Can A Member Of The Minority Party Lead The Majority As The Presiding Officer In Parliament?

Can A Member Of The Minority Party Lead The Majority As The Presiding Officer In Parliament?

By West-Idahosa

There have been many views expressed on this topic by many. Significantly, the APC leadership has made heavy weather of the fact that this cannot be so. They have therefore called on Saraki to resign. One thing that is fundamental to Nigeria’s democracy is its very constitutional nature. There are so many threads of our national life woven neatly by the 1999 Constitution of Nigeria as amended. This is not so with the American model of presidentialism that we unnecessarily copied. We are not a union of voluntary federate states. We did not even mandate those who chose the model on our behalf to do so. More importantly, we did not write the said constitution for ourselves.

Also Read:
Saraki earned salary for four years after tenure as governor
Impeachment: Anti-Jonathan senators meet today

Having said that, we are stuck with our Supreme law and anything done which is inconsistent with its provisions is certain to fail the test of the law, no matter how well-intentioned. Bearing this in mind, therefore, it is settled that a presiding officer of a law making body is usually elected to the seat by a simple majority of his colleagues for different reasons. They range from party affiliation, personal friendship to the perception of competence.

Usually, Members of such bodies vote by roll call when the House first convenes. The practice is for individual members to nominate candidates of choice, but members normally vote along party lines and sometimes vote for any other candidate of their choice. In most parliaments, several parties would present candidates for the contest. The majority party normally wins, if their party members stay online. However, an unfavored candidate within the majority party can reach a deal with other party members and still win the contest if he gets the majority of votes for that purpose on the floor of the House.

Also Read:
Wanted ex-EFCC boss, Lamorde, dares Senate, appears in Jos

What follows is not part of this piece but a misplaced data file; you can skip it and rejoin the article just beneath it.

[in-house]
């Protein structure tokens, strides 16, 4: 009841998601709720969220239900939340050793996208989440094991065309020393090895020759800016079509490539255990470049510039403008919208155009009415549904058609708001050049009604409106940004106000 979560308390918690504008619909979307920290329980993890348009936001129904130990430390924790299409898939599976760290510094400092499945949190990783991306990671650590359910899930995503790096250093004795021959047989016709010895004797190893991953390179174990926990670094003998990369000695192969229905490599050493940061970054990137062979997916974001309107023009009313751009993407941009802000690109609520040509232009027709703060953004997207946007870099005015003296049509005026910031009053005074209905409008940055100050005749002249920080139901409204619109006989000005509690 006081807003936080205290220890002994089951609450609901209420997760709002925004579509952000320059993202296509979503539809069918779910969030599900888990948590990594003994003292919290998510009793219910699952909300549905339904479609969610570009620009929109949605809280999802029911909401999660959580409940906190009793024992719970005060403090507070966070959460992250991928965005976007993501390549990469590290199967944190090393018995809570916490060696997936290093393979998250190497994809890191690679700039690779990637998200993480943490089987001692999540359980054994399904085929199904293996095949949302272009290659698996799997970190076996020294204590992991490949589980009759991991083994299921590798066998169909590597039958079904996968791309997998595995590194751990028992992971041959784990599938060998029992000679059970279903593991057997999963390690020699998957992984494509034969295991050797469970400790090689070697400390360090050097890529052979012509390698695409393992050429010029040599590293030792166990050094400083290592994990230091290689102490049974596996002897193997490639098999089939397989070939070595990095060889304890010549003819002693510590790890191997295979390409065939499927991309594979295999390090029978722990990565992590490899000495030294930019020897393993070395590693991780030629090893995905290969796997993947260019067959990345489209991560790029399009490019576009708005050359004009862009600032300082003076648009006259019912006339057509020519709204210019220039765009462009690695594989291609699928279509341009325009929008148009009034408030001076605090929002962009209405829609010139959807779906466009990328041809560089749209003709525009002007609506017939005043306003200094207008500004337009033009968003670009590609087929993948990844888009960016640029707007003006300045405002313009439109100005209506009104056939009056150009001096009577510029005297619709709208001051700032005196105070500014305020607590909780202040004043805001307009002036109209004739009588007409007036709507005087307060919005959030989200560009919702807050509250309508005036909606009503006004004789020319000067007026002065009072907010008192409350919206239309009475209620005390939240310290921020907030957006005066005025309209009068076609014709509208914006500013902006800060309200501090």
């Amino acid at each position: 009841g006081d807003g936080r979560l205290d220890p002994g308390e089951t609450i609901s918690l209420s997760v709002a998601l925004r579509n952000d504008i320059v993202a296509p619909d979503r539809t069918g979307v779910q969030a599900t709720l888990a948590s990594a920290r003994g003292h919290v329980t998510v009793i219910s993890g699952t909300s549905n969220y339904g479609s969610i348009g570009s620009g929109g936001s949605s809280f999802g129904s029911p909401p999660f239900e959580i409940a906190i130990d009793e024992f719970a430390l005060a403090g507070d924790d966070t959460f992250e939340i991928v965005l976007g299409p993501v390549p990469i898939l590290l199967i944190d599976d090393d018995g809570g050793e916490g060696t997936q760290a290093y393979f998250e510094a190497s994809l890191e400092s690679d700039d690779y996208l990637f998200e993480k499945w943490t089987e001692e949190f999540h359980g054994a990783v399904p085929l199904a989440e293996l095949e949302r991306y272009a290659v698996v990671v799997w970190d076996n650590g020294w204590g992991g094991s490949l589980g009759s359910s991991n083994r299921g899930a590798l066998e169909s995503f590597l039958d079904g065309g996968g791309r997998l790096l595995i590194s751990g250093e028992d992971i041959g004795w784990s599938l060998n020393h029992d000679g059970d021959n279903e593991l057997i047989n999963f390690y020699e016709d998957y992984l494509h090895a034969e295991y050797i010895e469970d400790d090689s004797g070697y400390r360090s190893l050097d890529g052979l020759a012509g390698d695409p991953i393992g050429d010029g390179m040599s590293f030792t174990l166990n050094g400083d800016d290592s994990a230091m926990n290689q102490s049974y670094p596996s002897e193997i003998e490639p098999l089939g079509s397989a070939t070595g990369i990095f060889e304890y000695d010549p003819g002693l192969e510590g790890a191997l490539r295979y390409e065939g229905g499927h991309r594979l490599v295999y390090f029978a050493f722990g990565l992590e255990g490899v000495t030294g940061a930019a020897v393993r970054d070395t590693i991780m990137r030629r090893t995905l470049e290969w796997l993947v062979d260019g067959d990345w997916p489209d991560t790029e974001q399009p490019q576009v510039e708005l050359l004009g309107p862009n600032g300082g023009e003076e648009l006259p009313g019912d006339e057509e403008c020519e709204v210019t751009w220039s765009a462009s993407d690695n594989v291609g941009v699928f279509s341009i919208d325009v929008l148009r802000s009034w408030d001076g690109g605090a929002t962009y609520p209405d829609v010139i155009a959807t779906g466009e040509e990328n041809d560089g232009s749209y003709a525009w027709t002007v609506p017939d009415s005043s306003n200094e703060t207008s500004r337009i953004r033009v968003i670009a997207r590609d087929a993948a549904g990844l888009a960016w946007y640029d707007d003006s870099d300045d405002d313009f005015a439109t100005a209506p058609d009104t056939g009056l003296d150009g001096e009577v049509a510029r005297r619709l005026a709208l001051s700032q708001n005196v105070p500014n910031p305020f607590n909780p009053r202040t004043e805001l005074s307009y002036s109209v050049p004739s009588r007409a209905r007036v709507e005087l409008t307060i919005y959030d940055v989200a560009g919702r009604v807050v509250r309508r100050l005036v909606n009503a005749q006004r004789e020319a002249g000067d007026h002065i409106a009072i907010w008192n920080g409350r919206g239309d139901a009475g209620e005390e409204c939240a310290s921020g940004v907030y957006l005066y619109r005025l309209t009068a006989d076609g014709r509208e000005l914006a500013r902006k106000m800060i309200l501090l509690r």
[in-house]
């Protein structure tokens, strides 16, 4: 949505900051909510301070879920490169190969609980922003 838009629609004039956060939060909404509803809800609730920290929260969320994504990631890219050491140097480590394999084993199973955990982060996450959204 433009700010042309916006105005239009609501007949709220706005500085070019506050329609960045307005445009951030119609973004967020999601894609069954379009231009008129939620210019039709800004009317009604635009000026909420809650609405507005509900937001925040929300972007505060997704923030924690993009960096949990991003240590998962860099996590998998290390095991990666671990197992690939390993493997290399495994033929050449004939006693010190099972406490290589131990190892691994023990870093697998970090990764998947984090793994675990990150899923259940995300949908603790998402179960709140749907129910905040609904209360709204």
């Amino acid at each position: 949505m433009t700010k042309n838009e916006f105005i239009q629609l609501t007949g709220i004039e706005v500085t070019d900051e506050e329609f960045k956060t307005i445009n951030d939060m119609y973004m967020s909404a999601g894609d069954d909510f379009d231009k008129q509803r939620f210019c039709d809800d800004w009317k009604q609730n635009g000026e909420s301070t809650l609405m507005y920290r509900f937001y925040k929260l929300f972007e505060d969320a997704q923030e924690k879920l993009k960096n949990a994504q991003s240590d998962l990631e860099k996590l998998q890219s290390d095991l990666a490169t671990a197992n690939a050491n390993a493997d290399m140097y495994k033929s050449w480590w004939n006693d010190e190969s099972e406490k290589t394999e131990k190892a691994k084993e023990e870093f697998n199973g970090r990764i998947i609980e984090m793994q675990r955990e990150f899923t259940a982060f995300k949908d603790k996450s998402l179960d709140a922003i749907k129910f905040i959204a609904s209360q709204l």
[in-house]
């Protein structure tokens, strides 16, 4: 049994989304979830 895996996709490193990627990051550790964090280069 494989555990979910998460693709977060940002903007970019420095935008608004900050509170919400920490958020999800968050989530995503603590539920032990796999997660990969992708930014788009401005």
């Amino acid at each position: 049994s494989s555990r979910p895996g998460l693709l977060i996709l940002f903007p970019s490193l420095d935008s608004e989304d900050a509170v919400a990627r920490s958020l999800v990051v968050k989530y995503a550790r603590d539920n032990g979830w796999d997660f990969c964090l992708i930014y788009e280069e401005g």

This was precisely the scenario in the 8th Senate. Saraki had a deal with PDP and won as Senate President. This is an acceptable worldwide practice in parliament. It is not strange. A good example in the United States is the election of James Clark of the Democratic Party as Speaker of the US House of Representatives. While he served as Speaker, the Democratic Party lost the plurality or majority of seats in 1917. They no longer controlled the House. The Republicans did. Congressman Clark retained his seat as Speaker as the majority of House Members kept him there.

Even in the Westministerial Parliamentary model where having majority in parliament is so pivotal to running government business, there are many instances where the Speaker was chosen from a minority party. In 1992, Betty Bothroyd, the first female speaker of the House of Commons in the UK was a Labor MP chosen in a Conservative-controlled House of Commons.

Also Read:
Senate asks NCC to stop policy immediately

What then is the whole fuss for? What we need most is visionary and pragmatic leadership tailored to meet our present unenviable circumstances in the interest of rapid national development. Such leaders must fully understand Gabriel Almond’s Structural Functionalism or Easton’s System Theory in managing the component parts of Nigeria and the various arms of government for the good of all.

Dr. Ehiogie West-Idahosa
( Former member of House of Representatives, Lawyer and Policy Expert.

Leave a Reply

Your email address will not be published.